Glaciers are retreating in Latin America as temperatures rise
Temperatures held above zero for weeks on glaciers in summer
High, high up in the Andes mountains above Chile’s capital, at the foot of the glaciers that date from the last ice age, the temperatures were almost balmy this summer. That threatens long-term water supplies to the city of seven million spread out on the plain below.
At the Olivares Alfa glacier, 4,420 meters above sea level, temperatures rose above 10 Celsius on several days in January and rarely fell below zero, said Andres Rivera, a glaciologist at the Center of Scientific Studies in Valdivia.
"It is not rare to have above-zero temperatures during summer, but high temperatures day and night, for several days in a row, that was unprecedented," Rivera said.
The glaciers that supply much of Santiago’s water over the hot, dry summer months shrunk by a quarter to 380 square kilometers in the 30 years to 2013/14, according to a study by the Universidad de Chile. The melt will accelerate if the South American nation sees more record breaking heatwaves as global warming increases. Eventually, the shrinking glaciers may force the citizens of Santiago to follow their counterparts in southern California and give up their green lawns and swimming pools.
"Glaciers are really vulnerable and yet they have managed to survive all sorts of climate events for 10,000 years," said Francisco Ferrando, a geography professor at Universidad de Chile in Santiago. "Global warming is accelerating and the change is being felt strongly up in the mountain, so right now glaciers are in survival mode."
It is unknown exactly how much of Santiago’s water supply depends on glaciers, but one thing is clear, Chile needs to invest in new reservoirs. For now, the city that can go five months without any rain is supplied by the snows and ice on the mountains that act as a natural reservoir.
"Glaciers will last another century, or a century and a half, depending on the amount of ice, the altitude and the extent of each one," Ferrando said. "Right now the concern is that they last as long as possible so the country can adapt to life without glaciers in a few decades’ time."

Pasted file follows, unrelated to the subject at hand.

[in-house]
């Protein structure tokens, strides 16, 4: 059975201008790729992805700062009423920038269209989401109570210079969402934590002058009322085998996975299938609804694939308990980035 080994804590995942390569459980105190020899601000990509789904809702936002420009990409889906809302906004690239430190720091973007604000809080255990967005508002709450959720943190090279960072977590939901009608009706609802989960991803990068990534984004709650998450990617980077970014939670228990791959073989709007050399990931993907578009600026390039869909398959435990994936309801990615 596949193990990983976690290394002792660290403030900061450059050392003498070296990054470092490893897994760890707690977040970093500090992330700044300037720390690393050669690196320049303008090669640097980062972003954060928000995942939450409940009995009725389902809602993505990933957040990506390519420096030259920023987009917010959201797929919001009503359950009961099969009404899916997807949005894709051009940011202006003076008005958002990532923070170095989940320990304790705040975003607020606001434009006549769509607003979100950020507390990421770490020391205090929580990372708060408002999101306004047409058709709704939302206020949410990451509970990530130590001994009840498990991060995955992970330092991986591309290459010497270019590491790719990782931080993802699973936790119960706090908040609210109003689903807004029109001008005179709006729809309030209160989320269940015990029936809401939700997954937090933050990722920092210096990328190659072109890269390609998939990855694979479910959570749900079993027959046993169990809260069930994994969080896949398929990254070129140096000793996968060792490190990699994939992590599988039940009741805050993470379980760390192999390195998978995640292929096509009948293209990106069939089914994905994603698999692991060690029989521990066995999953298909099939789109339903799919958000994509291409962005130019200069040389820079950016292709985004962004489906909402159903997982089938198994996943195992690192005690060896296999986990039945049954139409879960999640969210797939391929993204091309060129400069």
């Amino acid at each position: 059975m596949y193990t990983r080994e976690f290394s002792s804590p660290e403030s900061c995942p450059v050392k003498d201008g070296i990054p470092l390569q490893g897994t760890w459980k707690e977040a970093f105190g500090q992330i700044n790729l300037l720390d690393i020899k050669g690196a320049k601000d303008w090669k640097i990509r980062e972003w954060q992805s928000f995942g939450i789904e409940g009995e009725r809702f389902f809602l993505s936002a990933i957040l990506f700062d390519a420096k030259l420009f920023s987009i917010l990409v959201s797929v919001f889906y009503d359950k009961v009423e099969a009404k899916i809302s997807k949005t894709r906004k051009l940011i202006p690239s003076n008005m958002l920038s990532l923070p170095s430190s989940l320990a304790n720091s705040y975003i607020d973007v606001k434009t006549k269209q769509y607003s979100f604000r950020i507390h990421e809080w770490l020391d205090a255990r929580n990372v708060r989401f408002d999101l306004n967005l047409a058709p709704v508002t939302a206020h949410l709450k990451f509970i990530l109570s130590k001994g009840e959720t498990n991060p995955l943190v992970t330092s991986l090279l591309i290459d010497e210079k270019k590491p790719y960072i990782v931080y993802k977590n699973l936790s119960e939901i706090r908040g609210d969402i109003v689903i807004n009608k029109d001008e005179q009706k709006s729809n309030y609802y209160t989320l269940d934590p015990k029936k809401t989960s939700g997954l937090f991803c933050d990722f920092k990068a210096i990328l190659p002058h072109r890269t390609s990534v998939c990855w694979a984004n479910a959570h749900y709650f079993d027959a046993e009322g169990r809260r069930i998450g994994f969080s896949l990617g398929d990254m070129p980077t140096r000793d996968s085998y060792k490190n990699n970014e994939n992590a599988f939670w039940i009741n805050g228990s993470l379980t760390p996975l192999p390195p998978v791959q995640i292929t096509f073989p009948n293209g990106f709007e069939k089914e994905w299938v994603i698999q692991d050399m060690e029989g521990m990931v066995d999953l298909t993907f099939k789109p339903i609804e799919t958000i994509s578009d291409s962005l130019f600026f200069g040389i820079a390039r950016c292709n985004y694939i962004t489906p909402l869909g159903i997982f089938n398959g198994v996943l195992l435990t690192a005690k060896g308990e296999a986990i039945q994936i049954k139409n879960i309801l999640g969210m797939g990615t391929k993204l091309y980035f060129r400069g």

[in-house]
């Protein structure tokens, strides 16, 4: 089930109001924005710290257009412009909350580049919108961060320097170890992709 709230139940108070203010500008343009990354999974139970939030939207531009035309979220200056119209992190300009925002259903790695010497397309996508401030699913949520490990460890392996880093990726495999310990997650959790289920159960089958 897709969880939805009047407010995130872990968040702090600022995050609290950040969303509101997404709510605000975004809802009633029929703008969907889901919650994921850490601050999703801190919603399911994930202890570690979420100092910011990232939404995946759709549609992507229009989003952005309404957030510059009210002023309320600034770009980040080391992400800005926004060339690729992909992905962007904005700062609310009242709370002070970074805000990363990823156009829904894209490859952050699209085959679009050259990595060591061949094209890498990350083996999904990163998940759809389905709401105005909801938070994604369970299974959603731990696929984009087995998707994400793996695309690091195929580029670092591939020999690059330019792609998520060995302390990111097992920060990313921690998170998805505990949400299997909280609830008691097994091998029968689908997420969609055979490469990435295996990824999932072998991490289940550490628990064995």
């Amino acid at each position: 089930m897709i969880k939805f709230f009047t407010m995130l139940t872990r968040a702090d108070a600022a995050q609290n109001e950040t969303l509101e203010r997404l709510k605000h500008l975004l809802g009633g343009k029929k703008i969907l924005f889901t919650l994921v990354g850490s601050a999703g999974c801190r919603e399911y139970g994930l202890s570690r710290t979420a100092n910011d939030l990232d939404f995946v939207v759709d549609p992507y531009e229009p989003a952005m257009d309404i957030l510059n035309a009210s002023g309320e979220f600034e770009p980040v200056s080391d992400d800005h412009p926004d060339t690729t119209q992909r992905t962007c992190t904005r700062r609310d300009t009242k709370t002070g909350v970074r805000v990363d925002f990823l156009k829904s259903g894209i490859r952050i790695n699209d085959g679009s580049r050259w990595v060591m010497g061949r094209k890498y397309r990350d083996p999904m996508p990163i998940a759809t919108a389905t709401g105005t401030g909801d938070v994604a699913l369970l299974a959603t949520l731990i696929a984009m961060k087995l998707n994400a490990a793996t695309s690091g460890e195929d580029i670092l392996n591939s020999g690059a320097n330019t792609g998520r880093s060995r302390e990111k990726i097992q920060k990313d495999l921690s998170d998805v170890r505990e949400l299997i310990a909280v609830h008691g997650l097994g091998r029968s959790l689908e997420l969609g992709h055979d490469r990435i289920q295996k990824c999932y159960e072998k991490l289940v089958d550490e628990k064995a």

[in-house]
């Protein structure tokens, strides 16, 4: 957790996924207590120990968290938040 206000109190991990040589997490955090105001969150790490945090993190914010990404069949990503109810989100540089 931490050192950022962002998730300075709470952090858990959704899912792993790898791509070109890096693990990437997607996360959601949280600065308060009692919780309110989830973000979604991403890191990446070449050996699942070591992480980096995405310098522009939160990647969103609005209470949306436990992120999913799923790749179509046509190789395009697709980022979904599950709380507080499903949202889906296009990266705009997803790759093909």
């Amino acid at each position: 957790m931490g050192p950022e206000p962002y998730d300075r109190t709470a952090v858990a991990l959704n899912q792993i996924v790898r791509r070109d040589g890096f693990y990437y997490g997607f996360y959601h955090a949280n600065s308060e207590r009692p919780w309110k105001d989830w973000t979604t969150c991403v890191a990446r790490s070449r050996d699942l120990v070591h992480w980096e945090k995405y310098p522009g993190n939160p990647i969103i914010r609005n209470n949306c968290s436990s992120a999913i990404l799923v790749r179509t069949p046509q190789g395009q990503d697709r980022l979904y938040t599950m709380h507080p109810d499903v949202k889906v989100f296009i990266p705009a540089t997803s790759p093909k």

The Echaurren Norte glacier above the Laguna Negra reservoir has shrunk in height by the equivalent of 20 meters of water over the past 40 years, according to the government’s Water Directorate. That standard measure for glaciers means that the height of the ice has been reduced by about 25 meters since 1976.
That was before this year’s heat wave, with the glacier probably shrinking further in the past 12 months.
The Center of Scientific Studies’ team of glaciologists has been documenting the glaciers in central Chile since 2012. On top of the record-high temperatures, this year they noticed something else that threatened to speed up the ice melt -- ash.
Their yearly expedition coincided with the worst wildfires the country has seen in generations. The fires burned 614,000 hectares of woodland and crops, dumping ash on the glaciers thousands of meters up in the Andes mountains. That meant the ice absorbed more heat, instead of reflecting it back.
"We could see the ash landing on top of the ice with our own eyes," Rivera said. "We know there is an impact of soot from industrial, forestry and agricultural fires that gets to the area."
Chile’s giant copper industry probably isn’t helping the glaciers either.
State-owned Codelco’s Andina copper mine and Anglo American Plc.’s Los Bronces both sit right next to the Olivares glacier system. Their operations are impacting the glaciers and the planned expansion of Andina could have an even larger effect, Ferrando said.
"The mine pit has often been drilled on both ice glaciers and rock glaciers," Ferrando said. "Trucks also lift dust that strong winds move to the glaciers and this changes the way solar radiation lands on the ice and increases the effect of heat."
Both Codelco and Anglo American declined to comment for this article.
While the problem in the future may be too little water, right now it is too much. Rains high up in the mountains, which would normally fall as snow under colder temperatures, have triggered devastating landslides and floods, clogging up water treatment plants and cutting supplies to much of Santiago twice already this year.
"As glaciers melt and rains increase in winter, there will be more water in rivers over the short term," Rivera said. "But we will also be seeing an increase of risky geological phenomenon such as landslides and mudslides."
At least five people were killed in February when a deluge of water, rocks and uprooted trees poured through the town of San Jose de Maipo with little warning.
The situation may be even more critical in neighboring Bolivia where glaciers have shrunk by 43 percent in 20 years, according to research by Manchester Metropolitan University. The study said new lakes have appeared as a consequence of the melting and at least 25 of them are at risk of causing floods or mudslides.
At some point soon, Latin America needs to prepare for life without glaciers.